O Christmas Tree, O Christmas Tree

Learning From Their Beauty with Amy Cawley

If you’re curious about the adventures of Christmas trees before they get cut and decorated for the season, here’s a little glimpse behind-the-scenes with Amy Cawley at Cawley Family Farm in Maryland.

It’s that time of year again! Our first pre-cut trees have arrived. Dad has been drilling the tree trunks, setting up the tree stands and filling them with water. The train sets are ready. The wreaths are under construction. The parking lot spaces have been marked. I have organized the cash register. Families are already out here taking their annual Christmas photos. And now, once again, our 15-acre Christmas tree lot at Cawley Family Farm is ready for customers to “Experience a Family Tradition.” 

For every tree that gets cut for the holidays, farmers like us typically plant three more seedlings the following year. So in any given year on our 15-acre tree farm, we have different stages of growth happening. Some trees have been recently planted, while the rest are one year closer to being made available on our tree lot for customers. That’s why only certain parts of the farm are marked for cutting during the holiday season. The trees in the unmarked sections still need a few years to mature and grow. 

By the time a tree is ready, it’s likely been on our farm for 6-8 years. So many things have to happen to bring that tree to the “ready” stage. The rain, or the lack of rain, either nourished or limited the growth of each evergreen over those seasons. Thankfully my dad installed a drip irrigation system years ago. Our Maryland summers have been so dry that we were starting to lose trees due to drought. The drip system curtailed that issue and our trees are thriving.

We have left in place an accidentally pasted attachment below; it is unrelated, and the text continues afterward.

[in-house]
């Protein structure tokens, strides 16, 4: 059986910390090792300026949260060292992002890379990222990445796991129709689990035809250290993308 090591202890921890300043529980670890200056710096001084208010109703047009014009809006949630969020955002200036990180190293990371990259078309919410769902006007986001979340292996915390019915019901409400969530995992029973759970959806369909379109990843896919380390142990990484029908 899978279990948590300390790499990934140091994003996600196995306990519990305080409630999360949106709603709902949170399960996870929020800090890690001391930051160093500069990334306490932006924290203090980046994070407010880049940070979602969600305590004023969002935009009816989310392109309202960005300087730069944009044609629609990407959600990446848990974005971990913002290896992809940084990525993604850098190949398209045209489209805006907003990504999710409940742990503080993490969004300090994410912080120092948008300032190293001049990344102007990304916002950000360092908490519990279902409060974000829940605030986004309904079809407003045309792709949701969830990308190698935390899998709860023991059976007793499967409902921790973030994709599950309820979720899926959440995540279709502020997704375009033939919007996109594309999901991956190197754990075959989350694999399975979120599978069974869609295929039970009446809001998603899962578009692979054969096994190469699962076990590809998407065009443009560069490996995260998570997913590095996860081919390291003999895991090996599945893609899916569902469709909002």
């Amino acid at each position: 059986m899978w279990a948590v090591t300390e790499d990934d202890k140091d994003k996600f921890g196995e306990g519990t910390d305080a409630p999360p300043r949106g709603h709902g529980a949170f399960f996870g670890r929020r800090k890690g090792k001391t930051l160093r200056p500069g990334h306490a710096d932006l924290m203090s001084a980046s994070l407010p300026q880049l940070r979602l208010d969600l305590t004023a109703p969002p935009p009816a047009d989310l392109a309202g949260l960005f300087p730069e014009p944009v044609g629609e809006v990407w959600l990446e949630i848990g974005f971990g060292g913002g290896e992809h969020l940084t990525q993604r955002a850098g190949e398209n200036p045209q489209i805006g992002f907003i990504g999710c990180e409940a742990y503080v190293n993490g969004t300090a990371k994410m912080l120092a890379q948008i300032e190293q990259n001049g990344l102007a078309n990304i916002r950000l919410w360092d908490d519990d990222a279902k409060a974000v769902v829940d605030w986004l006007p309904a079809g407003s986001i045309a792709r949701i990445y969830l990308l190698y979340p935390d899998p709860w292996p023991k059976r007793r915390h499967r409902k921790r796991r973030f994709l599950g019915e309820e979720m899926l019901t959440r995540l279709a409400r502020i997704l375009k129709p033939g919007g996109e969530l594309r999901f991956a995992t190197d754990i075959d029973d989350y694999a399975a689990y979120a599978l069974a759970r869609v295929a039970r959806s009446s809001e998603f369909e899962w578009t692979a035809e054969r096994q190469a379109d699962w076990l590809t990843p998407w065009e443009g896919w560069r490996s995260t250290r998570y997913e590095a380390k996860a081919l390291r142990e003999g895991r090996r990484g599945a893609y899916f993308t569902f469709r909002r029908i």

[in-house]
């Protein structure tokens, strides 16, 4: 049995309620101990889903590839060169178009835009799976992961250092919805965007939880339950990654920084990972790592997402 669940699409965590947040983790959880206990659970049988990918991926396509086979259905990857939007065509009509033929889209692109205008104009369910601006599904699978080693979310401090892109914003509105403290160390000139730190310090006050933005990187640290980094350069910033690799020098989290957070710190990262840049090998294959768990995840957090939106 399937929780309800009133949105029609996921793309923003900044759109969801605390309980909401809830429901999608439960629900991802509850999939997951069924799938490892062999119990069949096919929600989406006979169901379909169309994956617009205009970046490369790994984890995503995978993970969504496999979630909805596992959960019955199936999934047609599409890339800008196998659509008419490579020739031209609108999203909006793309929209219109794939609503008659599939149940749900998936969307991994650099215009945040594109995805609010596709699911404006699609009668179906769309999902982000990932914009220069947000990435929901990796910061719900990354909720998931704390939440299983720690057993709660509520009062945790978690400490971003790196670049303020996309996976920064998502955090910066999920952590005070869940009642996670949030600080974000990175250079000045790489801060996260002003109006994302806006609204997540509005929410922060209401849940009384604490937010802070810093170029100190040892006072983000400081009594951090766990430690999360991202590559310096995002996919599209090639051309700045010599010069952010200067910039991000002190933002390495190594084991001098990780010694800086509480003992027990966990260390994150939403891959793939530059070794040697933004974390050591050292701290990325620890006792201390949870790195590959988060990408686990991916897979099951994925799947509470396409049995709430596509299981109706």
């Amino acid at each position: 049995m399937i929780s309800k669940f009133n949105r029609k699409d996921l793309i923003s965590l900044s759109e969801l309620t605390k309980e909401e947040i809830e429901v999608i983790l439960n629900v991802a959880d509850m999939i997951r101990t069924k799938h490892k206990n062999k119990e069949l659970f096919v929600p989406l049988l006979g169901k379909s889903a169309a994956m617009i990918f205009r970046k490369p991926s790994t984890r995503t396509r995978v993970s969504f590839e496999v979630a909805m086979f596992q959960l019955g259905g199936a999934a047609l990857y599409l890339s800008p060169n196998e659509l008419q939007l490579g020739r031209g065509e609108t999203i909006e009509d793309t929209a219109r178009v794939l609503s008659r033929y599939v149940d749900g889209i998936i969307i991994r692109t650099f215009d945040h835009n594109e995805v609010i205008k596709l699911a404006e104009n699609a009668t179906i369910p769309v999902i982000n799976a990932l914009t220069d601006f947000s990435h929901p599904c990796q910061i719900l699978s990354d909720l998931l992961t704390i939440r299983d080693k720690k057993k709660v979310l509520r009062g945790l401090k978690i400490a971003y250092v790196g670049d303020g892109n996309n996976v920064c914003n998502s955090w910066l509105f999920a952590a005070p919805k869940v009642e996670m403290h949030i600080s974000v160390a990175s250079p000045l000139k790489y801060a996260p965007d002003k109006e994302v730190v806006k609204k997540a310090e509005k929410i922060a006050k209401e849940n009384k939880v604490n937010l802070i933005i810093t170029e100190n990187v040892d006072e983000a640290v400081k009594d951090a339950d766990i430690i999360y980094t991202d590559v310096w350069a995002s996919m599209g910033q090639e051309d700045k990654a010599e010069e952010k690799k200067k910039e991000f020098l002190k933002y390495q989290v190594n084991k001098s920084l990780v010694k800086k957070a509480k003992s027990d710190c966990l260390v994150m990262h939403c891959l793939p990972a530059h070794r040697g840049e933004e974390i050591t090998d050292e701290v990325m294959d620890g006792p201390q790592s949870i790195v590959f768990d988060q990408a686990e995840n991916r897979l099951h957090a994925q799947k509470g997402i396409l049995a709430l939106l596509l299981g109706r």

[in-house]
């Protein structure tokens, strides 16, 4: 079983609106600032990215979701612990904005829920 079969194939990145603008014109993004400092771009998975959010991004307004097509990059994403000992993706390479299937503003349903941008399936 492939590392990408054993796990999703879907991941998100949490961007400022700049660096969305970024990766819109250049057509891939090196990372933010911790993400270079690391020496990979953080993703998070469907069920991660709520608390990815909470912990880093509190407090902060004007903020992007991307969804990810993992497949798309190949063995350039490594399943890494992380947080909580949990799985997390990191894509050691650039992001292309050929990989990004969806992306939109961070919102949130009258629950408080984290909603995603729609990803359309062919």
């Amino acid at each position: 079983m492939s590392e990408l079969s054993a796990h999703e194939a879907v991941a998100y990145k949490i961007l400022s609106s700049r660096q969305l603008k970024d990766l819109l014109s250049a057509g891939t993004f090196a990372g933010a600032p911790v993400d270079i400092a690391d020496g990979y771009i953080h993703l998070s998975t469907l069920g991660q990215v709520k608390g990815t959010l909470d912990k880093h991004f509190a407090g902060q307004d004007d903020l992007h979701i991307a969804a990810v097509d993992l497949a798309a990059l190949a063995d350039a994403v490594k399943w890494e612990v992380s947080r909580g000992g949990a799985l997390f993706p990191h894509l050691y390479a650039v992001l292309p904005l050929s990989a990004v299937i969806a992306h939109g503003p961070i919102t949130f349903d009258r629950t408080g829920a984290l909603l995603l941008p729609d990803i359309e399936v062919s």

We also keep an eye on the growth of each part of the tree. If the needles are looking yellow in color, it can be a sign that the soil needs some nutrition. My dad did have to step in this year and fertilize to help with growth, but that need is pretty rare. 

This particular year I’ve been really excited to show people how beautiful our Canaan Firs are looking. They’re between 5-7’ tall and gorgeous! But did you know that evergreens do not naturally have that Christmas cone-shape? They have to be pruned. When I look at each one, I think about my dad in the heat of the summer pruning each tree to perfection. It’s a labor of love to get that hard-earned holiday look just right. 

Each year on our farm is different, and we never know what to expect from the weather or with insect infestations and tree diseases. Yet I can say that we love doing what we do because we love watching families walk away with a tree that they love, and we got to raise it. It’s a family tradition for us, too!